Taxpayers shoveled out more than $1 million for the long-awaited World Series parade, city officials said yesterday.

Police costs alone - for overtime and straighttime -  exceeded $1 million for the Oct. 31 spectacle, which drew an estimated two million people, clogged public transportation, and gave rapturous Philadelphia sports fans a party for which they had waited 25 years.

Mayor Nutter's spokesman, Doug Oliver, said the costs were offset by the $1.5 million in tax revenue brought in directly by the World Series.

That includes $1.25 million in amusement taxes - the percentage charged for ticket sales - and $250,000 in wage taxes for Phillies players during home games.

Oliver noted that the figures do not include extra wage taxes generated by workers in the city making additional money for extra work generated by the games.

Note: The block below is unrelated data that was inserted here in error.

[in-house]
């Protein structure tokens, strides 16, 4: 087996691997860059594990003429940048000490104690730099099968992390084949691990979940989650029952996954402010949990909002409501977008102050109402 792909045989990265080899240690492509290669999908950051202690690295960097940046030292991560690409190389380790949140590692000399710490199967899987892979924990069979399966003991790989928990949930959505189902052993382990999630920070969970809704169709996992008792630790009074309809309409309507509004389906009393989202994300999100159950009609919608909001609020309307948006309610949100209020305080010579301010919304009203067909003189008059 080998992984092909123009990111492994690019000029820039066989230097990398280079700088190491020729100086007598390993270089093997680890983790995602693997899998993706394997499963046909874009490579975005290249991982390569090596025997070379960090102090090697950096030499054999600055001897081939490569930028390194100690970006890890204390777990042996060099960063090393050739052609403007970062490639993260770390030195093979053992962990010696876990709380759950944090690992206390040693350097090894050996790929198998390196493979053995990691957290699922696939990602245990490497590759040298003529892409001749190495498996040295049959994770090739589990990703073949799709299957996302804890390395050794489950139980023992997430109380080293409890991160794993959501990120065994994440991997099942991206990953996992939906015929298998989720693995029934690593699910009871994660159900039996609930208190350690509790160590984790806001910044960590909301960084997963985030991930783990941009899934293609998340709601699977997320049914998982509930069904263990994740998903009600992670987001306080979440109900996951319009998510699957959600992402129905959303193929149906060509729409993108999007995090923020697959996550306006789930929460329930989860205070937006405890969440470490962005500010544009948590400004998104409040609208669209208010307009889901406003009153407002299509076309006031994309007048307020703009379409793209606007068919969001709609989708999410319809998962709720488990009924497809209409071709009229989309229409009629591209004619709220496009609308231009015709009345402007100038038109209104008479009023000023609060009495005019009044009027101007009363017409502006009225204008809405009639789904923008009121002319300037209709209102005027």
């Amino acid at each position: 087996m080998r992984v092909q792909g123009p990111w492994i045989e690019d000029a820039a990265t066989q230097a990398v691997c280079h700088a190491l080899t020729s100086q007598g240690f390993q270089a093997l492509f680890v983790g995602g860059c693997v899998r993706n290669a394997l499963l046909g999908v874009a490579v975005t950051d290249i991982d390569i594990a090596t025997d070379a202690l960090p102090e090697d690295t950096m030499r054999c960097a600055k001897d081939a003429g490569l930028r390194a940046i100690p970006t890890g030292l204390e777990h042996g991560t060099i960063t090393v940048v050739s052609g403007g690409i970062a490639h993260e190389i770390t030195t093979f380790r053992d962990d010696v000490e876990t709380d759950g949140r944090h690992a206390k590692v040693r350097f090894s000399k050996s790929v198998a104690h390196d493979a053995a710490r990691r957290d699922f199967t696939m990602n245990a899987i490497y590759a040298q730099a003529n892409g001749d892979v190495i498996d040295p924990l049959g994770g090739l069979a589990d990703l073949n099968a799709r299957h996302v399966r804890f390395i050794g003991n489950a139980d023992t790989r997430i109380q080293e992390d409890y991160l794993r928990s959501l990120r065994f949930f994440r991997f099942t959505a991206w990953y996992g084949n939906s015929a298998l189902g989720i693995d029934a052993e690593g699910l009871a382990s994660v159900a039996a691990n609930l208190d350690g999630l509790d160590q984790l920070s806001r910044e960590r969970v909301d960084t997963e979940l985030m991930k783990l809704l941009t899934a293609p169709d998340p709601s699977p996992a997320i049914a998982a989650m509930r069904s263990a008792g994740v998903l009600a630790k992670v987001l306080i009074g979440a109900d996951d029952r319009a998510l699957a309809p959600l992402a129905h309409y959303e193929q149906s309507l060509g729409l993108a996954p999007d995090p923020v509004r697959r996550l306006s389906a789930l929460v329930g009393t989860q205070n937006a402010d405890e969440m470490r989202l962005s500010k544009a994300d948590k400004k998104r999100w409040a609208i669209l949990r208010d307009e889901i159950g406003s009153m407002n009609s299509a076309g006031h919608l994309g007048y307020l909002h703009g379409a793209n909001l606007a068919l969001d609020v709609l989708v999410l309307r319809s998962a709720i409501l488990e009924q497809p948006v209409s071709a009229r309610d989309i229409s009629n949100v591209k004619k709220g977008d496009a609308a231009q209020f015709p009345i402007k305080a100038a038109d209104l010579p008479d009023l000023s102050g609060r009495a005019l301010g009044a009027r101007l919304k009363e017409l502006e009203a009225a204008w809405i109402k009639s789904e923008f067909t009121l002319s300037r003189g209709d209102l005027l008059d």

In addition, $298,000 was contributed by donors, Oliver said.

Virtually all of the costs were for police, amounting to $1,002,517, Oliver said. The next biggest expense was for the Streets Department, at $55,253. Public Property and Recreation Departments costs, along with emergency medical services, recycling, and licenses and inspections, totaled less than $30,000.

In announcing a list of severe budget cuts last week, Nutter said the city would begin Jan. 1 to charge parade sponsors for costs, which it has not done with any regularity.

Still, the city was the main host for this party, and all costs born by city departments were paid for by the city, not the Phillies, Oliver said.